• Kabusecha: Kabusecha is "covered tea". Sencha usually grows in the sun without shade. Gyokuro is a tea that is fully shaded before harvest. Kabusecha stands between these two varieties and is a semi-shaded tea before harvest. The result is a deeply aromatic, full and finely scented tea, which, compared to Futsumushi or Fukamushi Sencha, has significantly more umami and more complex aromas.
  • Kuradashi Sencha: Kuradashi is a variety of Sencha that has been stored for a period of time to deepen the taste and reduce its astringency. Storage takes place at great heights, so the tea retains its special freshness and can develop its fine aromas. When a particular Kuradashi Sencha is opened for the first time after it has been stored, it is often associated with a special ceremony.

7. The optimal water temperature for preparing Sencha is 70 ° C

Green tea does not tolerate boiling water. Tea drinkers often report strong fishy or very bitter aromas in their infusions. These can result from the use of water that is too hot and destroy the true taste of a green tea. For Sencha that lies optimal water temperature around 70 degrees Celsius. Also typical for Sencha is one rather short brewing time when making tea. In most cases it is about 1 minute sufficient. Mancha Senchas are ready to be enjoyed after just 30 seconds.

Senchas develop their good taste best when in a small,traditional Japanese teapot to be prepared. Here the leaves have enough space to give off their fine aromas and from the point of view of enjoyment it makes sense to always freshly prepare only a small amount of the tea. To experience a genuine Sencha moment, you should definitely soft water be used.

8. The right teapot is crucial for Sencha preparation and the best flavors

In contrast to the rather insensitive black tea, you should pay attention to the right material and shape when choosing the teapot for Sencha. The Japanese one is ideal for preparing Sencha Kyusu teapot. In it, the tea leaves can optimally unfold in the water and after the steeping time they can be poured cleanly through an integrated sieve. The made of clay Kyusu teapots are unglazed on the inside so that the tea can come into direct contact with the material. The clay composition, the distillation method and the structure inside the pot have an enormous influence on the taste and aromas of the tea prepared.

9. The taste of Sencha is typically umami

Sencha differs from other green teas in its taste distinctive, unique taste. This can be described as particularly intense, fresh with tart grassy notes and often fruity-sweet nuances. Sencha is also famous for its characteristic "Umami-Taste "." Umami "can be translated as" tasty "," spicy ". This special taste impression is very different from the usual four flavors sweet, sour, salty and bitter that we can taste and makes umami in combination with other flavors So interesting. Umami can mainly be found in protein-rich foods. In green tea there are still numerous ones that are still present in green tea due to careful processing amino acidssuch as glutamic acid, aspartic acid, glutamine or lysine, which produce the umami taste.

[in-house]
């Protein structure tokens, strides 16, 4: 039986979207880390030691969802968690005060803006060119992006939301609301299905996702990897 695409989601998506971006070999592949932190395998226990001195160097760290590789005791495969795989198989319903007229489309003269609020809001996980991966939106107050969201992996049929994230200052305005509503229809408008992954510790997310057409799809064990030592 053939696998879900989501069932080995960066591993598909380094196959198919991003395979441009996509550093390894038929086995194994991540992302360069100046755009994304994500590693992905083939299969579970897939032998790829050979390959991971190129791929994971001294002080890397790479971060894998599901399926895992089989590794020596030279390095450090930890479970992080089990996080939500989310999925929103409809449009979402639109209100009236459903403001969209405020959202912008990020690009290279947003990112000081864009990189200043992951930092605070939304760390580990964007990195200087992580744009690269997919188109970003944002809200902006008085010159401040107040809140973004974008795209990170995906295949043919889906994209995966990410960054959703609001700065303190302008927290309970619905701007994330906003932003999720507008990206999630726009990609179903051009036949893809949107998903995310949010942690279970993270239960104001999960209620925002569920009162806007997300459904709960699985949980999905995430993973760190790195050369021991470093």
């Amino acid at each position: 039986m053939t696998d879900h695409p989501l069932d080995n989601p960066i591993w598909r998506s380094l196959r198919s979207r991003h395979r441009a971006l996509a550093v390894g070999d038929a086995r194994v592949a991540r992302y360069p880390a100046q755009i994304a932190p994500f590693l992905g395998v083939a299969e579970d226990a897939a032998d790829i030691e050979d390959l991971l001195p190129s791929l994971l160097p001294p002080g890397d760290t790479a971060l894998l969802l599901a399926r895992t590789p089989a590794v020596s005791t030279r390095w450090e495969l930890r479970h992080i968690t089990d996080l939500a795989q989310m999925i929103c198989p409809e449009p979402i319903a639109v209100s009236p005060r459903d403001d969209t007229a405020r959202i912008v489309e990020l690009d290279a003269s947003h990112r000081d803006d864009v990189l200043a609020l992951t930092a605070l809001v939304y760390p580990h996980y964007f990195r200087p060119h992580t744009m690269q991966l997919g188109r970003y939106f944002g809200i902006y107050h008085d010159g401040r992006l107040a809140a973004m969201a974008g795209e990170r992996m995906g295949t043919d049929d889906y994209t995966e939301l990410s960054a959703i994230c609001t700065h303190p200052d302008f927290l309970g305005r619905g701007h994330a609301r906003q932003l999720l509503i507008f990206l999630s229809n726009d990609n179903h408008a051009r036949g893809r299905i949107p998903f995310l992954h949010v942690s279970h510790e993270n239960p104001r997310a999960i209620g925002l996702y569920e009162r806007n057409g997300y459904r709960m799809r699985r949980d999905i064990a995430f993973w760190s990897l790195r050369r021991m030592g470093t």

10. Sencha is there for everyone

The world of Sencha offers both beginners, connoisseurs and experts a wonderful selection that has a suitable tea ready for all green tea lovers. The earlier the harvest time and the younger the leaves, the sweeter and finer the Sencha tastes. With its caffeine content, Sencha is a stimulating drink. Tea lovers who prefer an aromatic, strong and bitter taste will also find their own in the world of Sencha "Everyday tea"Sencha is simply a tea for everyone - and a wonderful drink for all occasions.

Conclusion

Sencha, with its refreshing and distinctive taste, is Japan's number one green tea in terms of production and consumption. As a real "everyday tea", Sencha is a tea that can be drunk at any occasion.

  • Sencha is a type of steamed tea.
  • The tea leaves for the production of Sencha grow unshaded in the sun during cultivation.
  • With the "Kabusecha", however, the Sencha also has a "half-shaded" variant.
  • "Futsumushi" Sencha is the best known, only briefly steamed variant of green tea, "Fukamushi" Sencha, on the other hand, is steamed longer for a less bitter aroma.
  • The tea farmer Nagatani Soen (* 1681 - † 1778) is considered to be the inventor of tea.
  • A Japanese Kyusu teapot is the perfect choice for preparing Sencha.
  • In the cup, Sencha shows fresh, grassy-tart aromas with umami up to deliciously sweet nuances.